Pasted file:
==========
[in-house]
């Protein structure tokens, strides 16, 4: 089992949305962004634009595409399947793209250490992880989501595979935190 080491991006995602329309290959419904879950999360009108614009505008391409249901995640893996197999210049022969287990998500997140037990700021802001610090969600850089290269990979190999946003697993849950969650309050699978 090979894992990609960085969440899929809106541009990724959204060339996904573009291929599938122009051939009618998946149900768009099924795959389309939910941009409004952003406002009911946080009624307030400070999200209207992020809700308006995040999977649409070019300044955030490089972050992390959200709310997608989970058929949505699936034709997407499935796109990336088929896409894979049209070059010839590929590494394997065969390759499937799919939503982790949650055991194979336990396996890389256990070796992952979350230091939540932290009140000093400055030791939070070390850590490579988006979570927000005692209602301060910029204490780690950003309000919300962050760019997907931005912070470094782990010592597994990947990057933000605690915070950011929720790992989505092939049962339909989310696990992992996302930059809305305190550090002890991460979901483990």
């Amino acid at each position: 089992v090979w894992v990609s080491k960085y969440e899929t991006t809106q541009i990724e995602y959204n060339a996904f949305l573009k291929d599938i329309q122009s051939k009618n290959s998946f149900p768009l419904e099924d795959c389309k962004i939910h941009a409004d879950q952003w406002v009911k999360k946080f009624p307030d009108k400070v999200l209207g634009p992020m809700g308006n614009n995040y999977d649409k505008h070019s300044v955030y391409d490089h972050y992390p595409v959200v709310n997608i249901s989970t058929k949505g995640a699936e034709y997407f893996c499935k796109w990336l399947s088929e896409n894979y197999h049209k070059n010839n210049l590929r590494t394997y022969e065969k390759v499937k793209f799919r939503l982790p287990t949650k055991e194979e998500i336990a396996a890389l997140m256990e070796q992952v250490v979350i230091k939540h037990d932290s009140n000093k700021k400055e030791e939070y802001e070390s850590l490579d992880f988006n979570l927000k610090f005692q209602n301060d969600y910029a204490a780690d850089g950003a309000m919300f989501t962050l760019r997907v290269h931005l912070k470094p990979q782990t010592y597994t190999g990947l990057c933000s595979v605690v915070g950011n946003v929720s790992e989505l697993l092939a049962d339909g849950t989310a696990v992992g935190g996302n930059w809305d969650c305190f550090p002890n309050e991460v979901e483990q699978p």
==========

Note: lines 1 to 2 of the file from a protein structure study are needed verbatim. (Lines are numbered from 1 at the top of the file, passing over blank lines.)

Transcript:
[in-house]
């Protein structure tokens, strides 16, 4: 089992949305962004634009595409399947793209250490992880989501595979935190 080491991006995602329309290959419904879950999360009108614009505008391409249901995640893996197999210049022969287990998500997140037990700021802001610090969600850089290269990979190999946003697993849950969650309050699978 090979894992990609960085969440899929809106541009990724959204060339996904573009291929599938122009051939009618998946149900768009099924795959389309939910941009409004952003406002009911946080009624307030400070999200209207992020809700308006995040999977649409070019300044955030490089972050992390959200709310997608989970058929949505699936034709997407499935796109990336088929896409894979049209070059010839590929590494394997065969390759499937799919939503982790949650055991194979336990396996890389256990070796992952979350230091939540932290009140000093400055030791939070070390850590490579988006979570927000005692209602301060910029204490780690950003309000919300962050760019997907931005912070470094782990010592597994990947990057933000605690915070950011929720790992989505092939049962339909989310696990992992996302930059809305305190550090002890991460979901483990």